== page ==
"We didn't miss a trick: 12 full-color lasers, flame throwers, cryo jets, confetti, pyro," he says. "My main goal was that anyone who had the opportunity to stand in front of the stage and watch the show would keep the experience forever." Lieberman also programmed this show.
The live stage hosted the majority of the live acts for the festival, including Plastikman, Ryksopp and Empire of the Sun. "Changeovers and backline all had to be considered throughout the design," Lieberman points out. "Since the entire stage needed to be loaded out in 12 hours we decided to use a truck stage with the scaffold design on the wings to expand the perspective. We lined all of the scaffolds with Versa Tubes to give edge detail to the structure and had a dozen Sharpys in the lighting mix. Overall, it was a great live environment and the acts came on and off the stage flawlessly."
The live stage structure was built by Kleege with lighting by Felix Lighting, video by Global Trend Productions and lasers by Lightwave. Simon Barrington was the programmer.
The Circuit Grounds stage extended over the crowd 500 feet and sported 200-foot wide arches climbing 70 feet at their apex. A clam-shell truss structure was built over the stage to support independently-flown LED screens and lighting elements. "Building this stage was a tremendous undertaking in terms of engineering and actual construction. It was impossible not to be overwhelmed when approaching this area and getting a sense of the scale of it," says Lieberman. AG was responsible for the structure, lighting and video with lasers by Lightwave.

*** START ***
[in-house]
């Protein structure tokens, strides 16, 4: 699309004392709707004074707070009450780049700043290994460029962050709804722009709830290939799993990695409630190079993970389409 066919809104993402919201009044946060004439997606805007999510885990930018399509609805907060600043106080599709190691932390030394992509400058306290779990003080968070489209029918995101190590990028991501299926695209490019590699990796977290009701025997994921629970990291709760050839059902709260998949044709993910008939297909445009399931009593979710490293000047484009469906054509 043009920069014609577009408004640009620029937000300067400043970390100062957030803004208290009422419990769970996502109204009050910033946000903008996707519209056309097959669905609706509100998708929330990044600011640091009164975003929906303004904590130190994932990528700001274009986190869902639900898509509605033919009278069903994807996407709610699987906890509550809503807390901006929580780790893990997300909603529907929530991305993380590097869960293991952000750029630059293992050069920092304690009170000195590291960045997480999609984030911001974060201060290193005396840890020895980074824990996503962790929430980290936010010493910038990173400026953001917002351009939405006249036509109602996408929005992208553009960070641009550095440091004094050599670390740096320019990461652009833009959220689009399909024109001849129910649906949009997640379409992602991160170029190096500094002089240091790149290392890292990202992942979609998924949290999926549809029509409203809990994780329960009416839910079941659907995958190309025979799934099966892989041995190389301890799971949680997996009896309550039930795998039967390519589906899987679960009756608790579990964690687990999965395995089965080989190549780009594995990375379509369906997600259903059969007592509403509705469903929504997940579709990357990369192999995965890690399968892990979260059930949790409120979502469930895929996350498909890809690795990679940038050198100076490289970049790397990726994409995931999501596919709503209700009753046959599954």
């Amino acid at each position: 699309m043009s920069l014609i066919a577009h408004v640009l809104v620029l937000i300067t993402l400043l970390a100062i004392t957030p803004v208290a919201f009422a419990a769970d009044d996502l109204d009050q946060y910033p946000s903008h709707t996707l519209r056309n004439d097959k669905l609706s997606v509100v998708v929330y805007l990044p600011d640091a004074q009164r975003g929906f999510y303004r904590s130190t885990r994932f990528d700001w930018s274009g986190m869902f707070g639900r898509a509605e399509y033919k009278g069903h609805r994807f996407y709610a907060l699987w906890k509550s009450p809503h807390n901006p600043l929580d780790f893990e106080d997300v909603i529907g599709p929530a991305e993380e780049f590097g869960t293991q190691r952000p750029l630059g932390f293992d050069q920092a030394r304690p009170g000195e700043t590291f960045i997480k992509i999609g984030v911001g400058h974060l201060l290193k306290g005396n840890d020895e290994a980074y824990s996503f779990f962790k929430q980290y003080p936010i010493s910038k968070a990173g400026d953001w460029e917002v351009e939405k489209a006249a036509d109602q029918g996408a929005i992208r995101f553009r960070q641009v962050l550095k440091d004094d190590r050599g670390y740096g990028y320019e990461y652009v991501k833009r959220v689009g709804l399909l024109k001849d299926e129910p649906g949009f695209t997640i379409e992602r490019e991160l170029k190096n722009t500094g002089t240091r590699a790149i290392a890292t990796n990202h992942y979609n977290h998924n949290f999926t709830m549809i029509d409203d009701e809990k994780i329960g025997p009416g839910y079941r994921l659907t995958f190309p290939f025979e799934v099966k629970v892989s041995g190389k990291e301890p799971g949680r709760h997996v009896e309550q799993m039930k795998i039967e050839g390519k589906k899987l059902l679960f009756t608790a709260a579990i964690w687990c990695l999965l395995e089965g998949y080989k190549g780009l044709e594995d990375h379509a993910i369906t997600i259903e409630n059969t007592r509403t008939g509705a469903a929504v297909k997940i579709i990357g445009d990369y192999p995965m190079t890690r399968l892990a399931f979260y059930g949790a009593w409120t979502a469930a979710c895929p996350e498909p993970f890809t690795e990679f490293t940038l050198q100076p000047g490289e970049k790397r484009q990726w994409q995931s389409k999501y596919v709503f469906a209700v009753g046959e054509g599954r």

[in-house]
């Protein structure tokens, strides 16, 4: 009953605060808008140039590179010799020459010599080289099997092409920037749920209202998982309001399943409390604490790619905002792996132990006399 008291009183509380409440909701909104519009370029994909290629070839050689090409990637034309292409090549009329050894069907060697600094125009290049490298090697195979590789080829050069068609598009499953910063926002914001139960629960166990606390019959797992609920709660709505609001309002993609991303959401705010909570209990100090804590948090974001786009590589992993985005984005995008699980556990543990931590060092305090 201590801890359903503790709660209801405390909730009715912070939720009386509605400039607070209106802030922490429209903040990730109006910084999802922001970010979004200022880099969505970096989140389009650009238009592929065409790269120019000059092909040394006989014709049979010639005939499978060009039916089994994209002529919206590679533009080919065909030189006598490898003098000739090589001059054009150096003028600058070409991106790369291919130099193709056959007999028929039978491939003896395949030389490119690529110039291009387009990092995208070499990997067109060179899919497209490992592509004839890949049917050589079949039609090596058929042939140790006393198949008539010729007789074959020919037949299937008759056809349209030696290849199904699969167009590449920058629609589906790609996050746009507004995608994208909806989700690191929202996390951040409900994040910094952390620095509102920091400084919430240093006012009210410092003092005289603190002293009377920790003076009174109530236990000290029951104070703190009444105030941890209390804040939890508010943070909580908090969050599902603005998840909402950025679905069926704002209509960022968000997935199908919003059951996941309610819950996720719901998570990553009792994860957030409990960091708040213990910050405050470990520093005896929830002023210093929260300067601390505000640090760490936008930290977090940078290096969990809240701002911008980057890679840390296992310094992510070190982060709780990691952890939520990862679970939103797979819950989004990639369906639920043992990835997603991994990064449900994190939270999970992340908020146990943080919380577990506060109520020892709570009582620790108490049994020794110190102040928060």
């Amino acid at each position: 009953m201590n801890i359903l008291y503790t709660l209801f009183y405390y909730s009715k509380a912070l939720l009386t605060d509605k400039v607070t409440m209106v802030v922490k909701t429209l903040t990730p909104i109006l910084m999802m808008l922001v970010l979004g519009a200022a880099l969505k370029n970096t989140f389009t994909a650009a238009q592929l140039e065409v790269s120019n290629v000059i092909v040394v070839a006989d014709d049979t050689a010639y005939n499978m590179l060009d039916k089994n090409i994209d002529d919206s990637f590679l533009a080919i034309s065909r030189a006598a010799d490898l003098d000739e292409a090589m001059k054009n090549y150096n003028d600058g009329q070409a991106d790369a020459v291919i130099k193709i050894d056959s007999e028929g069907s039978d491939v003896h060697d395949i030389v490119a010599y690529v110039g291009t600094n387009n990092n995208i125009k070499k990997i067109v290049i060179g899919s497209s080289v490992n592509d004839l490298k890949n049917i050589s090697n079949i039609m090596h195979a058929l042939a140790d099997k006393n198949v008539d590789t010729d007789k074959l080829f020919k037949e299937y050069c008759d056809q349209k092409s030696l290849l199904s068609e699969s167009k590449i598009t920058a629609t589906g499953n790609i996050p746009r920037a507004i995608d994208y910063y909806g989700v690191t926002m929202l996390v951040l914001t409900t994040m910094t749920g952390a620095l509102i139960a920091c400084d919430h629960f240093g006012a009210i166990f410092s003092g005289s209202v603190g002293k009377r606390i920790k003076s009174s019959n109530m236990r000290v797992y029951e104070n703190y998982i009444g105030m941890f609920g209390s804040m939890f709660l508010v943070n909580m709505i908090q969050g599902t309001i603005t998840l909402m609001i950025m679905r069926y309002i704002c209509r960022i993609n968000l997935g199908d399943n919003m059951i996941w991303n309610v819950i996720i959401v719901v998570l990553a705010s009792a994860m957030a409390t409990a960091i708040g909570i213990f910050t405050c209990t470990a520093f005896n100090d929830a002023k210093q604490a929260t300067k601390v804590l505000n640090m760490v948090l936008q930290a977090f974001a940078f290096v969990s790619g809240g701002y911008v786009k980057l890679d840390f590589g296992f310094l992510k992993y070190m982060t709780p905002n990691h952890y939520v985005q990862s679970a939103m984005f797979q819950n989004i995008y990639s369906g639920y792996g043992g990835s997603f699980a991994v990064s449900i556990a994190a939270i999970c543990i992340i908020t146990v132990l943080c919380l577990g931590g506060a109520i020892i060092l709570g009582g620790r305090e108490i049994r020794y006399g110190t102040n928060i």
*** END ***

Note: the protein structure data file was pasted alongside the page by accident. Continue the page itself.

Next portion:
Patrick Dierson handled programming and lighting direction for this stage using two full-size grandMA desks to control a large complement of moving lights.
"The festival started each evening around 8 pm and ran until 6 am," says Dierson. "This timetable was primarily forced by the extreme climate of the Las Vegas outlands: By noon the blazing sun made it impossible to see the lights and the temperature on the speedway was upwards of 110º F. Not only was it physically dangerous to have crews exerting themselves in those temperatures, but programming time for guest lighting designers was non-existent. That meant the guest LDs had to work with what had already been programmed, which none of them seemed to have much of an issue with after stepping up to the desks."